When it comes to college planning for their children, women drive the planning process, but many take a back seat on finances, OppenheimerFunds found in a nationwide survey of 1,658 parents.

Women are more committed than men to the value of a college degree, with 74% saying that its very important for their children to obtain a college degree, compared with only 66% of men who said so. Asked whether college would be helpful to their daughters to achieve financial security, 52% of the women said yes, whereas only 30% of the men thought so.

Nonetheless, only 10% of women said they have a financial plan in place to help save for their child’s college education.

“The implications are clear: To the extent that women don’t manage the college saving process well, their retirement could take a hit,” said Donna Winn, president and CEO of OppenheimerFunds Private Investments. “It might be because they’re paying college costs out of their own retirement funds, or subsidizing a child who ‘failed to launch’ because of heavy college debt or lack of funds to finish school.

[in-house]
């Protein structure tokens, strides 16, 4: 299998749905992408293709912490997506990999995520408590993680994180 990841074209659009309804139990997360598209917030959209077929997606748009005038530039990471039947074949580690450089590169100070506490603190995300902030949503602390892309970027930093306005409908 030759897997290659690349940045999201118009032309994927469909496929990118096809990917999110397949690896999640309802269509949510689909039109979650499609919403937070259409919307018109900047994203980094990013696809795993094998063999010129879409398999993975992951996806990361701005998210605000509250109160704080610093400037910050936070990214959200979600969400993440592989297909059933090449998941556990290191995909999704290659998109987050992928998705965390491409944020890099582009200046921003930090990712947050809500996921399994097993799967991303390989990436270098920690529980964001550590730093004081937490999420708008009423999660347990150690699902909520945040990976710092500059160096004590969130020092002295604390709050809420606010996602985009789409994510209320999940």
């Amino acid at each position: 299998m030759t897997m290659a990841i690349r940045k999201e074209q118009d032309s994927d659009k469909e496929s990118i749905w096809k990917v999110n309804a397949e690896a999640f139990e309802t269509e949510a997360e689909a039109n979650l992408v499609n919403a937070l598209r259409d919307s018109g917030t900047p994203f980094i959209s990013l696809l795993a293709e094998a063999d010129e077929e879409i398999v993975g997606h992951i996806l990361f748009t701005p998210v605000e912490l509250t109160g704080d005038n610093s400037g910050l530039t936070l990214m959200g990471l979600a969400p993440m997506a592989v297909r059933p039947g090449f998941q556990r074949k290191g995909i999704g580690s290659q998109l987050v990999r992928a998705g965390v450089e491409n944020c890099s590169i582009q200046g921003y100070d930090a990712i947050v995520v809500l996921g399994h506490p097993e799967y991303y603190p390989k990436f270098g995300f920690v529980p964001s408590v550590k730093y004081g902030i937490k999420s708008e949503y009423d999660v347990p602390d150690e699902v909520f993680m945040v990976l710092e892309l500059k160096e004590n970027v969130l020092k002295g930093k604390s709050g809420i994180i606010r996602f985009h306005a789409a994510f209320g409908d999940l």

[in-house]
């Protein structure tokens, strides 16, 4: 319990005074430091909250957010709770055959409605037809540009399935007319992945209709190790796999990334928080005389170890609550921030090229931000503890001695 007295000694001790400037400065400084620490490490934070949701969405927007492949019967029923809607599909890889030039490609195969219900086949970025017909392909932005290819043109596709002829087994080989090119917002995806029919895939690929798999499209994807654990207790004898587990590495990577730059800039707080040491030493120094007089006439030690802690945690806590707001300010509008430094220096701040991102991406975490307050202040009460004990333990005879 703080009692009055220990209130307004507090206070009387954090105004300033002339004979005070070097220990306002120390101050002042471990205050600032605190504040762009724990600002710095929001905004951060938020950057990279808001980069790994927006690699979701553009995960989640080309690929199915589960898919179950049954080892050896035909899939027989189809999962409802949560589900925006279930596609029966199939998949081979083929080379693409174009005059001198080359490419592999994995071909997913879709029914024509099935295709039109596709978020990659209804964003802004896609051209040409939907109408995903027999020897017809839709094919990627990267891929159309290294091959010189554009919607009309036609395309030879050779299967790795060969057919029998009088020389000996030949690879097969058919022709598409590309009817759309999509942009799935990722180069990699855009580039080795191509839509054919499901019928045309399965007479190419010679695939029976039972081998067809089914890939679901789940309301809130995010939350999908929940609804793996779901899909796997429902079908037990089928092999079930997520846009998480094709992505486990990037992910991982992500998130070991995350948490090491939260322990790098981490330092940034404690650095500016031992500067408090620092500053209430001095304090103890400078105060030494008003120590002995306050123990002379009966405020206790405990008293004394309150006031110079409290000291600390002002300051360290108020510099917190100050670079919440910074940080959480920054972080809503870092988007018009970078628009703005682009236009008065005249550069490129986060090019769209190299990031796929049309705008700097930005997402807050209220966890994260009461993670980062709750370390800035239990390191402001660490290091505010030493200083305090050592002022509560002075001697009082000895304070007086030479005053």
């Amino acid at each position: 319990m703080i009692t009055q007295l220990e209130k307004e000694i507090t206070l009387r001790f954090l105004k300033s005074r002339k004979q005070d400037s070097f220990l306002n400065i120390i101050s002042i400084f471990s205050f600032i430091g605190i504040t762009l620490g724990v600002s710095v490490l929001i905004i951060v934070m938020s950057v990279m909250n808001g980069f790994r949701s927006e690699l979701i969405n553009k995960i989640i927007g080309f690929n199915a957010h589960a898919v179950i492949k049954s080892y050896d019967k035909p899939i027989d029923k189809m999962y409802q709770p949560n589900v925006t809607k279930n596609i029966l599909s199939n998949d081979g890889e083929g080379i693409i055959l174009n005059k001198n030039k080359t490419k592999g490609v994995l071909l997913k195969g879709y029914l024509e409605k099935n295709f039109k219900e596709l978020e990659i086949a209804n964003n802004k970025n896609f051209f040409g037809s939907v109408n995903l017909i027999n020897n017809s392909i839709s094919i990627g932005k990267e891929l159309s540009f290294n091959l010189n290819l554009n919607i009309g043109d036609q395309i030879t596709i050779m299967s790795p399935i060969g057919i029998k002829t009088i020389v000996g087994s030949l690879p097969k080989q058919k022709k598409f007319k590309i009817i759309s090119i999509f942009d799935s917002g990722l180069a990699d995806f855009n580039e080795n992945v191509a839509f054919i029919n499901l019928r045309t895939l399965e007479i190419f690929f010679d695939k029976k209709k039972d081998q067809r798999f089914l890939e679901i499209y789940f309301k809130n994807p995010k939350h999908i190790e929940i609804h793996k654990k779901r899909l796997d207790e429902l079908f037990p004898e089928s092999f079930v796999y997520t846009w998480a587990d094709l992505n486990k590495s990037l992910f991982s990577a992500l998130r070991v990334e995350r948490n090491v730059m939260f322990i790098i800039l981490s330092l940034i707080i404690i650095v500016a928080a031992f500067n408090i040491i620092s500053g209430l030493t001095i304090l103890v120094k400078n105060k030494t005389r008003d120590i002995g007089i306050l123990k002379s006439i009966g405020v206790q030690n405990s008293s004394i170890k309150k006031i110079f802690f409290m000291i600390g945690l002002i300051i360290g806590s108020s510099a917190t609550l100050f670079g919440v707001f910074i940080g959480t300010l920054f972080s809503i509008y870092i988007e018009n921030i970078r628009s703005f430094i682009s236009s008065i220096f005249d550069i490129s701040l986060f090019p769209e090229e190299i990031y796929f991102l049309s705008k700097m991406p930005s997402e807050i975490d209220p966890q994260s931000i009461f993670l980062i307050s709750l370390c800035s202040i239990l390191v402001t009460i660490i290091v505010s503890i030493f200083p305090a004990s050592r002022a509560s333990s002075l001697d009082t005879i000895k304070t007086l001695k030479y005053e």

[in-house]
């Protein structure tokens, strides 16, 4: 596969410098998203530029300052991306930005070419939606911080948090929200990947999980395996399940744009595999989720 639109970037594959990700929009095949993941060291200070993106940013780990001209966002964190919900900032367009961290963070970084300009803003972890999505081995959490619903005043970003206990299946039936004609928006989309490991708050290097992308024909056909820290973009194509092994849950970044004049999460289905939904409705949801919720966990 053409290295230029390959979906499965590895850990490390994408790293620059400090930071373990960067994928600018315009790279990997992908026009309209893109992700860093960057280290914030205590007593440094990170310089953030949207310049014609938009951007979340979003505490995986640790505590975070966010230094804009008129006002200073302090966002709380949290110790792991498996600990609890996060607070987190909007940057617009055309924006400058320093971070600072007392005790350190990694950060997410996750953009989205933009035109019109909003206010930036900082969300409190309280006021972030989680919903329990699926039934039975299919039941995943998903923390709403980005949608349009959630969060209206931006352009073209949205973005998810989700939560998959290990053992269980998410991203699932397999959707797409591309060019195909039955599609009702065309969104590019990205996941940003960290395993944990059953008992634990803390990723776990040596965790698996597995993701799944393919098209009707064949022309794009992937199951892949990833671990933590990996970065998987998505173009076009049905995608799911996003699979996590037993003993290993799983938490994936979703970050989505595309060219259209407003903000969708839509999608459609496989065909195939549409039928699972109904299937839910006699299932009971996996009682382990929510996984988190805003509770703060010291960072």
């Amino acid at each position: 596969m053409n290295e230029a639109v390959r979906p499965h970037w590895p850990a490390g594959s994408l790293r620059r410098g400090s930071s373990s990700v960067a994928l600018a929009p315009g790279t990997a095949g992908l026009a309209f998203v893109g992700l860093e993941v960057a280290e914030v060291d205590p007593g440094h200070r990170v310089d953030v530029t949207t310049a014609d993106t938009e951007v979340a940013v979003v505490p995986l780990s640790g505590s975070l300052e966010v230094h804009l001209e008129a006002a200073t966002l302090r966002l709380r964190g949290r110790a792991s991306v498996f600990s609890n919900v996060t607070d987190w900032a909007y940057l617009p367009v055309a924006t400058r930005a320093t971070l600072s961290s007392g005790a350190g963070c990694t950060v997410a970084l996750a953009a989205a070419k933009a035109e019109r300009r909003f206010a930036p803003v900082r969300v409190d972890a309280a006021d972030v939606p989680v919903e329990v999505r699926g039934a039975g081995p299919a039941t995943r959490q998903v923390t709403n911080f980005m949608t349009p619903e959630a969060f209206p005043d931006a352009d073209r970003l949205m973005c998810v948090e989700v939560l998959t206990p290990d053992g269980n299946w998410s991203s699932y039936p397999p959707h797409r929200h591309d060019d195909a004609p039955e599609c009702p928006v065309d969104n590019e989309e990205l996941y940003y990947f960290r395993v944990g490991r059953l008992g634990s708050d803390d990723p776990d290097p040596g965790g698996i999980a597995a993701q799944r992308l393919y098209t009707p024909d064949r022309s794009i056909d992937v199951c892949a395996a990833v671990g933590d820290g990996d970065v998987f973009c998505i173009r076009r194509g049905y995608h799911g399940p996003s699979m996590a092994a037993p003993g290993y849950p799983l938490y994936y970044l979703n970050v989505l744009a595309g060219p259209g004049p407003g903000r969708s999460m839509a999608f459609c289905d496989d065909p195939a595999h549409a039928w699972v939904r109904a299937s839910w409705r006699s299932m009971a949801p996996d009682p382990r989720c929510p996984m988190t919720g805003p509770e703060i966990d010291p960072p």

“For the sake of their kids with strong college dreams, as well as their own financial security, women need to match their fervent devotion to the cause of college with much more attention to the financial side of the equation,” Winn said.

OppenheimerFunds has an education website, collegewithinreach.com, to help parents financially plan for college.

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